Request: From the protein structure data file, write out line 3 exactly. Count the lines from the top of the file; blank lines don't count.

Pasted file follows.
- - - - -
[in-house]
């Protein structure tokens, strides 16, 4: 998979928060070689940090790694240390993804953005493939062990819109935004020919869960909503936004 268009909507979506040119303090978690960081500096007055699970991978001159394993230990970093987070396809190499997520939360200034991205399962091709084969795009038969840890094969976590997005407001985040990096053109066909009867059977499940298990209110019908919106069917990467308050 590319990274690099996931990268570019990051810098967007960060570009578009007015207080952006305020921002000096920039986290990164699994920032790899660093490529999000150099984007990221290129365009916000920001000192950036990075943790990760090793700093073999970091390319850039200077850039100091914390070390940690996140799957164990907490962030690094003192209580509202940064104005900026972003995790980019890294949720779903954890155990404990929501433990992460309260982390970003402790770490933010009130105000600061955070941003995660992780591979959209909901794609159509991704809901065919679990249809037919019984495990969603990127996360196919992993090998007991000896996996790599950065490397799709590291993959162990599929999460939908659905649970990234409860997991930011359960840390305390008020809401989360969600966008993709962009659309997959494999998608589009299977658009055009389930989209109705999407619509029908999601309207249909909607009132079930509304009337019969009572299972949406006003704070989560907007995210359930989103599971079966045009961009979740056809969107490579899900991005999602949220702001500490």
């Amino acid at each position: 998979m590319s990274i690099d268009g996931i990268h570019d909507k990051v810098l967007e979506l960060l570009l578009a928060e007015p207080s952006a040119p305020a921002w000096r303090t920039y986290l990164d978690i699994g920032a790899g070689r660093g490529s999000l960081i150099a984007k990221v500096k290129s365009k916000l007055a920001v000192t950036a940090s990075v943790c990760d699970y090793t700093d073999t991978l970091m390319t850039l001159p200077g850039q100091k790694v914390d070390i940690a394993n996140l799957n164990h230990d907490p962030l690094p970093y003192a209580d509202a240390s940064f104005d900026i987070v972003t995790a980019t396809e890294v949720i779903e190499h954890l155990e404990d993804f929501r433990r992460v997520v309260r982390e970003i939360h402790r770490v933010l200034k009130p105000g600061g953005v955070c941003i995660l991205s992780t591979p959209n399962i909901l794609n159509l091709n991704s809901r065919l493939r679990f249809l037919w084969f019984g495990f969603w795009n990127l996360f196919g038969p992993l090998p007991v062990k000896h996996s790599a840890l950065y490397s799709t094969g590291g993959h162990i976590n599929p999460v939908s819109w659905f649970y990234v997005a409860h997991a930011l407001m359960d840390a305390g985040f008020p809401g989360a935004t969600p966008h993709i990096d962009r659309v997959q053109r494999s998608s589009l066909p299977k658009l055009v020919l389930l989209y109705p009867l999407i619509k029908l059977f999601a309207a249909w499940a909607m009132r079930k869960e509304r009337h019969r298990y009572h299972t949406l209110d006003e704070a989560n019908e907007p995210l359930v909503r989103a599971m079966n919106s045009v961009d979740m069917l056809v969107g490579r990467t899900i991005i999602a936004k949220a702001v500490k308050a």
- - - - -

């Amino acid at each position: 998979m590319s990274i690099d268009g996931i990268h570019d909507k990051v810098l967007e979506l960060l570009l578009a928060e007015p207080s952006a040119p305020a921002w000096r303090t920039y986290l990164d978690i699994g920032a790899g070689r660093g490529s999000l960081i150099a984007k990221v500096k290129s365009k916000l007055a920001v000192t950036a940090s990075v943790c990760d699970y090793t700093d073999t991978l970091m390319t850039l001159p200077g850039q100091k790694v914390d070390i940690a394993n996140l799957n164990h230990d907490p962030l690094p970093y003192a209580d509202a240390s940064f104005d900026i987070v972003t995790a980019t396809e890294v949720i779903e190499h954890l155990e404990d993804f929501r433990r992460v997520v309260r982390e970003i939360h402790r770490v933010l200034k009130p105000g600061g953005v955070c941003i995660l991205s992780t591979p959209n399962i909901l794609n159509l091709n991704s809901r065919l493939r679990f249809l037919w084969f019984g495990f969603w795009n990127l996360f196919g038969p992993l090998p007991v062990k000896h996996s790599a840890l950065y490397s799709t094969g590291g993959h162990i976590n599929p999460v939908s819109w659905f649970y990234v997005a409860h997991a930011l407001m359960d840390a305390g985040f008020p809401g989360a935004t969600p966008h993709i990096d962009r659309v997959q053109r494999s998608s589009l066909p299977k658009l055009v020919l389930l989209y109705p009867l999407i619509k029908l059977f999601a309207a249909w499940a909607m009132r079930k869960e509304r009337h019969r298990y009572h299972t949406l209110d006003e704070a989560n019908e907007p995210l359930v909503r989103a599971m079966n919106s045009v961009d979740m069917l056809v969107g490579r990467t899900i991005i999602a936004k949220a702001v500490k308050a």